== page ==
Washington, DC

1721 Kalorama Road, NW via Jubilee Housing

Thanks to Joan for passing on from Jubilee Housing:

“Jubilee Housing’s latest acquisition is unique in many ways.

King Emmanuel Baptist Church sits at 1721 Kalorama Road NW and has been part of the Adams Morgan community since 1907. The church has an active congregation, which includes Jubilee Housing residents and staff members. So, when Jubilee heard that the congregation was looking to sell the church, the Property Development team jumped at the chance to preserve a historic landmark in one of the organization’s core neighborhoods.

Jubilee offered the congregation a chance to stay and worship at King Emmanuel after renovations, but church members decided to relocate the congregation to Maryland.

While Jubilee plans to renovate the church, the 11,000-square-foot space is currently in good condition and can be used as is, so Jubilee can start to have a presence there right away. This also creates an opportunity for other nonprofits that do similar work to meet at the church.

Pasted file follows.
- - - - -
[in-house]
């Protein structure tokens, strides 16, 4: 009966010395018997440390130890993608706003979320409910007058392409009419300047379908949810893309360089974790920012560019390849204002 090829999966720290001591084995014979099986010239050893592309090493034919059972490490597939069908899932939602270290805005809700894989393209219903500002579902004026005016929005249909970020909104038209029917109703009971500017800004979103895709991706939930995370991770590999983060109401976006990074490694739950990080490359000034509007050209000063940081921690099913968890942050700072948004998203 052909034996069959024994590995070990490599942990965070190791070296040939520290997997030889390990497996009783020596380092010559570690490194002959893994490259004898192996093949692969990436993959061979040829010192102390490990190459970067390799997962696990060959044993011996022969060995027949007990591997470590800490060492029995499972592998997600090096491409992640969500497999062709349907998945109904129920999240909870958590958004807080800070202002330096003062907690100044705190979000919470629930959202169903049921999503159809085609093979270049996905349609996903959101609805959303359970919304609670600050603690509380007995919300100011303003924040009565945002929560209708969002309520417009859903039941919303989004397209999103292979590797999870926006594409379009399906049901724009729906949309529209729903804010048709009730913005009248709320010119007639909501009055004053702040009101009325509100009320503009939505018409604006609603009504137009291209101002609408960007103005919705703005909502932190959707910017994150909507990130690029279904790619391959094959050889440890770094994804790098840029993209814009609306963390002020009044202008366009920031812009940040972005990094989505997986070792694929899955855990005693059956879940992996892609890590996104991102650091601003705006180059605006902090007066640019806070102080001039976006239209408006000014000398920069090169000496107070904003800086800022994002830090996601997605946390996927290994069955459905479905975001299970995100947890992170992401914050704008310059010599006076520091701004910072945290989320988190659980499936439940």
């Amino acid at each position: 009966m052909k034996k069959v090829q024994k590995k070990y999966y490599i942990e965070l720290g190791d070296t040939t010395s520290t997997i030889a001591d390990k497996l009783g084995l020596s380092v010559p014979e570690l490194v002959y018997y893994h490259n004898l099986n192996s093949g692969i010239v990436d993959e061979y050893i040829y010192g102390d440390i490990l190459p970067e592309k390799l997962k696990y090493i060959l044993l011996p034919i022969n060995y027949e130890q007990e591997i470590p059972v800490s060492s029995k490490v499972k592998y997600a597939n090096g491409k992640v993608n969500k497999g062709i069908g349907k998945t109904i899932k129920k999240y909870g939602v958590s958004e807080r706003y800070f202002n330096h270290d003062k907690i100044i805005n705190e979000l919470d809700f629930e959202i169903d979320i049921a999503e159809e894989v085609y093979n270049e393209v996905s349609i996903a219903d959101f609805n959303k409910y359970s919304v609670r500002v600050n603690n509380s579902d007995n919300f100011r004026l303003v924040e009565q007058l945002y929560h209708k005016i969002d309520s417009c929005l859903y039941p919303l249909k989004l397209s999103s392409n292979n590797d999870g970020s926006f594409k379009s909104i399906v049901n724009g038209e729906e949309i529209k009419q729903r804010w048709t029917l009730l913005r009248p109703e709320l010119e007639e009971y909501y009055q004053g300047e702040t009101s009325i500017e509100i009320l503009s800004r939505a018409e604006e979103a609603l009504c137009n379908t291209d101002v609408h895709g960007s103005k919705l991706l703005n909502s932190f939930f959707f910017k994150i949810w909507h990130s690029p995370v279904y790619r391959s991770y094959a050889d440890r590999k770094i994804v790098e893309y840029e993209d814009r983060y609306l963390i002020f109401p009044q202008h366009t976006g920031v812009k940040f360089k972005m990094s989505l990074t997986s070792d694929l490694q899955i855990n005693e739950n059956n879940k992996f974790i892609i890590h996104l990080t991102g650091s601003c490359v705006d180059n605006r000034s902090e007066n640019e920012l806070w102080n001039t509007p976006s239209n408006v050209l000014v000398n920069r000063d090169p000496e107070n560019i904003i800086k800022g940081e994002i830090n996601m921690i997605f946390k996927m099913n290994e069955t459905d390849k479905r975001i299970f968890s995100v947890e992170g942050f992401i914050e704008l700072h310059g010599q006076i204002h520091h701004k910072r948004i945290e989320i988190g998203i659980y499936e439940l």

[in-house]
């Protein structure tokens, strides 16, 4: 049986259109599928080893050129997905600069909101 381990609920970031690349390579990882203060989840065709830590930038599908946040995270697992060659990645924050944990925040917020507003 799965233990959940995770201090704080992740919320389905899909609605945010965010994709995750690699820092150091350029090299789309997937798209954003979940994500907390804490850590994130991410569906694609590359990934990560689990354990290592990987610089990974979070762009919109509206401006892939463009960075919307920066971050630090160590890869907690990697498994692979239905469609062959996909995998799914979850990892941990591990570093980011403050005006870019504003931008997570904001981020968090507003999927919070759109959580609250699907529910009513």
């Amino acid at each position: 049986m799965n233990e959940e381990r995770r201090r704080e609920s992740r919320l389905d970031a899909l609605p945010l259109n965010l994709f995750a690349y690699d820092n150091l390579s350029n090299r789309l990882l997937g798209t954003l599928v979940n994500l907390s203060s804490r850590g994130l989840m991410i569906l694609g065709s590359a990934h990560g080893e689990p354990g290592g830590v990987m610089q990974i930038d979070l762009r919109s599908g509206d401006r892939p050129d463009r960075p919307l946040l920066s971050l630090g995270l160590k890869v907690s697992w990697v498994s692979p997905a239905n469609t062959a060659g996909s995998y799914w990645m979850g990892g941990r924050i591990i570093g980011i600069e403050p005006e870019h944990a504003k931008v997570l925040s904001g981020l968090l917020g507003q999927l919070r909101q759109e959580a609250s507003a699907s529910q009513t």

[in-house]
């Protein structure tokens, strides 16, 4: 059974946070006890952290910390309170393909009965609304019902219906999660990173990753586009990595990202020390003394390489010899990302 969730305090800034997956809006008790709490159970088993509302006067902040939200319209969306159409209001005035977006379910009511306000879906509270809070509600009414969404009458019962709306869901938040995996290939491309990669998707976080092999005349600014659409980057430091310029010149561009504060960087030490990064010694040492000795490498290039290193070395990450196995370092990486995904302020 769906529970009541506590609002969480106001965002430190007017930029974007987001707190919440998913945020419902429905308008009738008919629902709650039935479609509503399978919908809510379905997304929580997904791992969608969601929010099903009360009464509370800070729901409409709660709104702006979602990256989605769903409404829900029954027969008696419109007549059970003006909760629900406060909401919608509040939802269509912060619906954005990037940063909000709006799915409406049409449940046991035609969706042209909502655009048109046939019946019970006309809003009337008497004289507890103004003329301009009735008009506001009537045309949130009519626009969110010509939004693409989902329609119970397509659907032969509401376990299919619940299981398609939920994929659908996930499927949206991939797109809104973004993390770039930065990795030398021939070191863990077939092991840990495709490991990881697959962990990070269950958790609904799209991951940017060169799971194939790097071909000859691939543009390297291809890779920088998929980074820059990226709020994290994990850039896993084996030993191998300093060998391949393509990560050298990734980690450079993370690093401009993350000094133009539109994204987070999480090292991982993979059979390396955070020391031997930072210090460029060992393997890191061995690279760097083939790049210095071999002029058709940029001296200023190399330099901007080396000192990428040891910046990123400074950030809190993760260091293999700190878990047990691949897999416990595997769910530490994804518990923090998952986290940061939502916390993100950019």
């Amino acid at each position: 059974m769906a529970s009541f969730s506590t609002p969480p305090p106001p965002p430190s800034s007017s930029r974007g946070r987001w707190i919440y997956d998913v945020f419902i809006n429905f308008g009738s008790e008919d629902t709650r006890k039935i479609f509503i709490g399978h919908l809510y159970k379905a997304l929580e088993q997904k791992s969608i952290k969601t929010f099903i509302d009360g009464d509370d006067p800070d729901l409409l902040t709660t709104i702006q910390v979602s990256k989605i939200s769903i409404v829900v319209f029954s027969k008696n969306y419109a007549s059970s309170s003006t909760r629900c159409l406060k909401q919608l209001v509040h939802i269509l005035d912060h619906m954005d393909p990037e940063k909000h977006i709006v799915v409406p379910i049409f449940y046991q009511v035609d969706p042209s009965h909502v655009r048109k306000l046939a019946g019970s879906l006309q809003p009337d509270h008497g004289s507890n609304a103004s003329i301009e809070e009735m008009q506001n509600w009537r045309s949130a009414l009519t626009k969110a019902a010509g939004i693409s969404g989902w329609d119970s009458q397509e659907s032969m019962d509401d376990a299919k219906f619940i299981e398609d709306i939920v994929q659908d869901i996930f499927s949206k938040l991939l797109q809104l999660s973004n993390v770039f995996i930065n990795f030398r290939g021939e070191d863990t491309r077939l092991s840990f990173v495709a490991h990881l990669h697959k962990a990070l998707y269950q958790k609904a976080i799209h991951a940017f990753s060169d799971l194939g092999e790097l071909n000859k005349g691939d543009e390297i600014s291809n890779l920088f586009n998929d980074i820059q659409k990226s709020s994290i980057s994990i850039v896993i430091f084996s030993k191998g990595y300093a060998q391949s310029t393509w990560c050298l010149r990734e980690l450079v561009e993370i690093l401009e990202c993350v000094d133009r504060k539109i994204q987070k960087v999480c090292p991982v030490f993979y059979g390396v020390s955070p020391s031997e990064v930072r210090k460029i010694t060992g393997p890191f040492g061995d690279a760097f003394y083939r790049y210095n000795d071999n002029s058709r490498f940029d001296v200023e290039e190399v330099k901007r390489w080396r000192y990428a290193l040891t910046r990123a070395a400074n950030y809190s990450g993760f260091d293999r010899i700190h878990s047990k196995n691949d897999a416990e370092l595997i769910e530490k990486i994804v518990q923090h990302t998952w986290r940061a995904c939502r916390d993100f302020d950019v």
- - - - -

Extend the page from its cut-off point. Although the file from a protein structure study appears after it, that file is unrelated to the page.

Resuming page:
King Emmanuel is Jubilee’s third purchase on the same block and, like the other two buildings, will be developed as justice housing for residents with low incomes and men and women returning home from incarceration. The new property will allow for an expansion of Jubilee’s current reentry program, which has two residences, one for women and one for men. The current reentry program has been in operation for eight years.

We hope to start having a regular presence at King Emmanuel Baptist Church to educate, raise awareness, and break down the stereotypes that promote fear. We’ll offer new ways to understand the experiences of incarcerated individuals and new ways to work with our neighbors,” Jim Knight, Jubilee Housing President and CEO says about the purchase of the church.

The $3.6 million KEB acquisition marks the closing purchase for the Justice Housing Partners Fund, which raised a total of $5.4 million.

Once renovations are complete, Jubilee plans to use the church as a worship space for community congregations and transitional housing for returning citizens. The building will be modernized and its footprint will be slightly expanded. However, the current look and feel of the structure will remain the same.”


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